Gnostic heresies abandoning the accepted doctrine of the incarnation assailed the ancient church with their abjuration of the goodness of the material creation, approving, alternatively, an abstracted mysticism accentuating the mind and the acquisition of knowledge as the supreme essence of human existence.
Though resolutely rejected by the early councils, Gnosticism has resurrected. No longer relegated to the ivory towers of Greek philosophy; it resides in the pews, conferences, and educational institutions of American Protestantism. Forgetting humans are necessarily physical creatures; we opt instead for an anthropology almost solely defined by the human intellect.
Gnosticism’s revival remains so injurious, not merely because it thinks wrongly about God, but because it fails to form the Christian community in a way that orients us toward the Kingdom of God which is come to earth and is embodied in the practices, habits, and everyday lives of the people of God who actually have bodies.
As a seminary community, an education community, we too easily forget that the kingdom of God is not chiefly about changing the way people think, but about changing the way they acts, as well. The Wesleyan model of discipleship is grounded first in practice, then in knowledge. Not the other way around.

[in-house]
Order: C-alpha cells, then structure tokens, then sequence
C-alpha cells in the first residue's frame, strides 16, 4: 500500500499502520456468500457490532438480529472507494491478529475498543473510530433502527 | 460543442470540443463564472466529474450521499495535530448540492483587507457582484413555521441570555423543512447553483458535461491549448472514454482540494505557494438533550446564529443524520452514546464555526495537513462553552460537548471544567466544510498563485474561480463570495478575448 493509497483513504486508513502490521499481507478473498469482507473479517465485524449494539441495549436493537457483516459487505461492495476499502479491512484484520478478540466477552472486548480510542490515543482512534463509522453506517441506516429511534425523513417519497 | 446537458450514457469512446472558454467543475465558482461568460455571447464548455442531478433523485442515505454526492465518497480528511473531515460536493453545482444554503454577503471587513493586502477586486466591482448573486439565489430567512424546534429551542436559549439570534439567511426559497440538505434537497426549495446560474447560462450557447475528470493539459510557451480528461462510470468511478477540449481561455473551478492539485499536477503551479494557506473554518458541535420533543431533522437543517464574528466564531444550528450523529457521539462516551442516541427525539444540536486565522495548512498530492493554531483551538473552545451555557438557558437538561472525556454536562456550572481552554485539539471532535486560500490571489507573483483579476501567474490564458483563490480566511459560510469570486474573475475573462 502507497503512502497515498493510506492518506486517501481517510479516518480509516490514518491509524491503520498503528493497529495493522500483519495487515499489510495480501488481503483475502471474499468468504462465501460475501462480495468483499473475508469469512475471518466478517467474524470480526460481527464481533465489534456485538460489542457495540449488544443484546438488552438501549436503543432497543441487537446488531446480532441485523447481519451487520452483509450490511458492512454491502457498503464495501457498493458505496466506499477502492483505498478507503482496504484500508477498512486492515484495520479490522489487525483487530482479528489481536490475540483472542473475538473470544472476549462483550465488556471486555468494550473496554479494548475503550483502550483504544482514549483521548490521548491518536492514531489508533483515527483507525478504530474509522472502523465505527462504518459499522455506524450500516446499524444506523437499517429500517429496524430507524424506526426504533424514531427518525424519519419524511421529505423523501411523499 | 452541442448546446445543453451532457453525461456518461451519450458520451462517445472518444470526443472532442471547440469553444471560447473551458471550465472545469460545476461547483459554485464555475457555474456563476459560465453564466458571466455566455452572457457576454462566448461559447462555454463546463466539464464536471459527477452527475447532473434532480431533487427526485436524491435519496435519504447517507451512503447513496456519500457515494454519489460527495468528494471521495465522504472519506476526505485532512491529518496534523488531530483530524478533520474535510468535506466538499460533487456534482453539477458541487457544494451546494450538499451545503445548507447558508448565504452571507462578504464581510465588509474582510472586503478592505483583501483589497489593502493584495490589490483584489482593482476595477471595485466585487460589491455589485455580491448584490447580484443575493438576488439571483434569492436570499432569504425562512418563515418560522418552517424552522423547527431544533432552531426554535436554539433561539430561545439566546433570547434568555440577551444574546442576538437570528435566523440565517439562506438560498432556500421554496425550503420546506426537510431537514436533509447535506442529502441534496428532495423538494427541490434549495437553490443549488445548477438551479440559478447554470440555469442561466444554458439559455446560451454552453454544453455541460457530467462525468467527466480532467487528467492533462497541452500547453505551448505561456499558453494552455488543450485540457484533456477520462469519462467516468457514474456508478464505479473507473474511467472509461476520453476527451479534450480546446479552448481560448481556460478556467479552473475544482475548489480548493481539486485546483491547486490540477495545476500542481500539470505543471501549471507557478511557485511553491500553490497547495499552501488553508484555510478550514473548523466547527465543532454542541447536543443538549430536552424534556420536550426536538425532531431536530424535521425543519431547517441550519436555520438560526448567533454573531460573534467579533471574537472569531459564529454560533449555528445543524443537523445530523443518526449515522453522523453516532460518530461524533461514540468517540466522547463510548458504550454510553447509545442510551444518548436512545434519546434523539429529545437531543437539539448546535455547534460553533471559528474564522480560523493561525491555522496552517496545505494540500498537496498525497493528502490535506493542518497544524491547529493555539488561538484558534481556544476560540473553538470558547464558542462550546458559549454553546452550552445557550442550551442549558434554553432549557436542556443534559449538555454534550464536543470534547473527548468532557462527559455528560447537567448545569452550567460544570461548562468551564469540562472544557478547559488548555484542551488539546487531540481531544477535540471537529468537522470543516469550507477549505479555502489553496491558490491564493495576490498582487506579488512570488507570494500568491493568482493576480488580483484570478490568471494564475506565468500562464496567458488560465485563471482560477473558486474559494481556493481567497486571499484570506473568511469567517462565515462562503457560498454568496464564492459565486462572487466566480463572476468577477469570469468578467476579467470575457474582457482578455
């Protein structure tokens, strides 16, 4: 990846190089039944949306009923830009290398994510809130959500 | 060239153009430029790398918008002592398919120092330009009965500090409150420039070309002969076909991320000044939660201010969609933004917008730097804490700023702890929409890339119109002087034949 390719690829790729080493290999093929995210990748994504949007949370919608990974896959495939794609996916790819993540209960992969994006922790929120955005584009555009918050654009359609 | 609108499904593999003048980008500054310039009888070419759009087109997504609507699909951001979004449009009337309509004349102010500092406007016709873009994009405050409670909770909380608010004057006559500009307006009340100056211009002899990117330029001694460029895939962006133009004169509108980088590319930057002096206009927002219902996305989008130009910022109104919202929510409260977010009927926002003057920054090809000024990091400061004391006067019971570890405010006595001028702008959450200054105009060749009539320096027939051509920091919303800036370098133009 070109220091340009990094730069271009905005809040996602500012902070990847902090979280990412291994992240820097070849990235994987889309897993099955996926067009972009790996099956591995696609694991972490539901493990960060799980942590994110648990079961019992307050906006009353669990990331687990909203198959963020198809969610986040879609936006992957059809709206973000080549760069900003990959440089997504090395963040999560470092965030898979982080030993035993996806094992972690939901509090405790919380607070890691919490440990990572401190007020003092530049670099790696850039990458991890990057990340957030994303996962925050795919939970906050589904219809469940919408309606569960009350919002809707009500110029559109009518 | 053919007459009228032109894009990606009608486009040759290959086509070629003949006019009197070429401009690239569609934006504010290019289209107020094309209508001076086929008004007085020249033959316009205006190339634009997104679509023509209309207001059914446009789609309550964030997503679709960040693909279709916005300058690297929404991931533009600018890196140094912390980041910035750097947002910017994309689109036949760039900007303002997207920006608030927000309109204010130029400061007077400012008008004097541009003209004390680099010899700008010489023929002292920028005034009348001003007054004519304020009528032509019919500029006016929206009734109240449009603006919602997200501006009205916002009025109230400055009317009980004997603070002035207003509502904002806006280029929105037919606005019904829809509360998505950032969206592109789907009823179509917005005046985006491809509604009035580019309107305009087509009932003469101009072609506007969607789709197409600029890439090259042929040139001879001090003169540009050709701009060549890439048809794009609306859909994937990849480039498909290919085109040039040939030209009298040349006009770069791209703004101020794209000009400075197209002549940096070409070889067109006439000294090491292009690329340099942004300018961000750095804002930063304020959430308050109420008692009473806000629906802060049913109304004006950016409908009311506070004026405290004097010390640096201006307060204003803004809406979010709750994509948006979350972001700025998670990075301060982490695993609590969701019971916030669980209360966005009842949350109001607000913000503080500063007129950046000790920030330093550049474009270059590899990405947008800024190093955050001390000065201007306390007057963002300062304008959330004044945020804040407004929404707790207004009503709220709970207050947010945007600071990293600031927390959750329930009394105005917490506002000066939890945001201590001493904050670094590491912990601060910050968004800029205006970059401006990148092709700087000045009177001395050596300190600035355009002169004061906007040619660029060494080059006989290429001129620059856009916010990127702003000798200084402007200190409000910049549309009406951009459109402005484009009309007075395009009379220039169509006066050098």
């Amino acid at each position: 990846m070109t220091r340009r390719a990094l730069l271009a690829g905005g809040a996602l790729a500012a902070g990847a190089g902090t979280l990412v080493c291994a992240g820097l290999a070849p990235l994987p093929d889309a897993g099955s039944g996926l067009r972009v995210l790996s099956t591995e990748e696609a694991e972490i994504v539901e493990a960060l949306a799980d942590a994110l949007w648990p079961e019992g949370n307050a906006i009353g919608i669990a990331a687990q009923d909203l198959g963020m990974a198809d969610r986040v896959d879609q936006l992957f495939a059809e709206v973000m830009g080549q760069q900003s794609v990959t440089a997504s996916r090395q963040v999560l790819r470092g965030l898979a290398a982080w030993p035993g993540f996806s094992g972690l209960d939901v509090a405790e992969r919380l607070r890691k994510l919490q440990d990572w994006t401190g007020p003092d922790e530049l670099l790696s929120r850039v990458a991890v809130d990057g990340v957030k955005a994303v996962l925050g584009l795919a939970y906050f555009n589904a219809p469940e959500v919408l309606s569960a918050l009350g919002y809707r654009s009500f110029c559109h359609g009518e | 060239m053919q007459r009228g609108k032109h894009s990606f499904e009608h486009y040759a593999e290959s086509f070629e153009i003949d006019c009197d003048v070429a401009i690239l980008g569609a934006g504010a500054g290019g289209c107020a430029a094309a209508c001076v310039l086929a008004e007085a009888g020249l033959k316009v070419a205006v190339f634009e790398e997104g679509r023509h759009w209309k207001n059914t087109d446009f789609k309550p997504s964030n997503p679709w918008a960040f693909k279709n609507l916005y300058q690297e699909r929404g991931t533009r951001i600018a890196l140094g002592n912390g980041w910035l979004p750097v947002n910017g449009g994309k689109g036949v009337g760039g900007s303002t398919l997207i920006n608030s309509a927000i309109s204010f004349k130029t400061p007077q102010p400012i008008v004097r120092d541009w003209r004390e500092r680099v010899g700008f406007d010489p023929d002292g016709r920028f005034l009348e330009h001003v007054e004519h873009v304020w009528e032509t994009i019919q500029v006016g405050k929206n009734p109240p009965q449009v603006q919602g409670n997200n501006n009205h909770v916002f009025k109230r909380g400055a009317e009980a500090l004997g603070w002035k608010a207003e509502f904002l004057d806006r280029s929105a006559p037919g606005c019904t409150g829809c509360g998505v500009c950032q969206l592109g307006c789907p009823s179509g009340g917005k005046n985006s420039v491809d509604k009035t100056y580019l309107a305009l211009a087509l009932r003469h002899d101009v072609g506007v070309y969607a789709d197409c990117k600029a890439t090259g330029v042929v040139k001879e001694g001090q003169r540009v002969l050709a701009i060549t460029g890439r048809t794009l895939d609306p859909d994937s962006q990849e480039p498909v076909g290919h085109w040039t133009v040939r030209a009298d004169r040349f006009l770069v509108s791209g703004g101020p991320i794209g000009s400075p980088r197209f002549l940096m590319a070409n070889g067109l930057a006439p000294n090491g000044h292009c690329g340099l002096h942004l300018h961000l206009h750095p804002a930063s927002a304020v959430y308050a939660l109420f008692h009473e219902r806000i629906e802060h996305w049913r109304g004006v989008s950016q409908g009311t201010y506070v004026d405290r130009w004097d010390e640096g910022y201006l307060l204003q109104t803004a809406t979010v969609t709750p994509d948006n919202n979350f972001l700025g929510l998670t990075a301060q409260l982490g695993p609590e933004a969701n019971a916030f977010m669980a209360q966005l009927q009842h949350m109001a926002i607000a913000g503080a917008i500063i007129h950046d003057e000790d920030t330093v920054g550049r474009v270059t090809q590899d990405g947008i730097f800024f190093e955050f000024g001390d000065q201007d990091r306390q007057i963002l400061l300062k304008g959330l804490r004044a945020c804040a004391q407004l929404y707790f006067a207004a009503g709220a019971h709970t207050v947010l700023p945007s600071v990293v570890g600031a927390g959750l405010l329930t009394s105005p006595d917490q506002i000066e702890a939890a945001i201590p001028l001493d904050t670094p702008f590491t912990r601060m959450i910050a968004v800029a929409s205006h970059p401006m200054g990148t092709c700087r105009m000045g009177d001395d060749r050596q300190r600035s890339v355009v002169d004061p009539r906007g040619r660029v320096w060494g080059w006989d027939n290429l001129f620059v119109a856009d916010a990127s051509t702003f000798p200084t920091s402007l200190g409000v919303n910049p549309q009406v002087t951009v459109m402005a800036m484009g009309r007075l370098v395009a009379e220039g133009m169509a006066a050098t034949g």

So when we attend chapel, church, or class, we must remember that we are not only there to learn, but to be formed and shaped for the Kingdom through the holistic, embodied, practices which accentuate the goodness of the whole person as reflections of the beauty of God’s creation. After all, “what if education isn’t first and foremost about what we know, but about what we love? (Smith, 18)” If this is the case, we can no longer hold a reductionist paradigm which views the Christian faith primarily as a “set of ideas, principles, claims, and propositions that are known and believed.” (Smith, 32) Rather, we need to explore Christian education and worship as that which forges our desires and loves through physical actions emphasizing the goodness of our embodiment.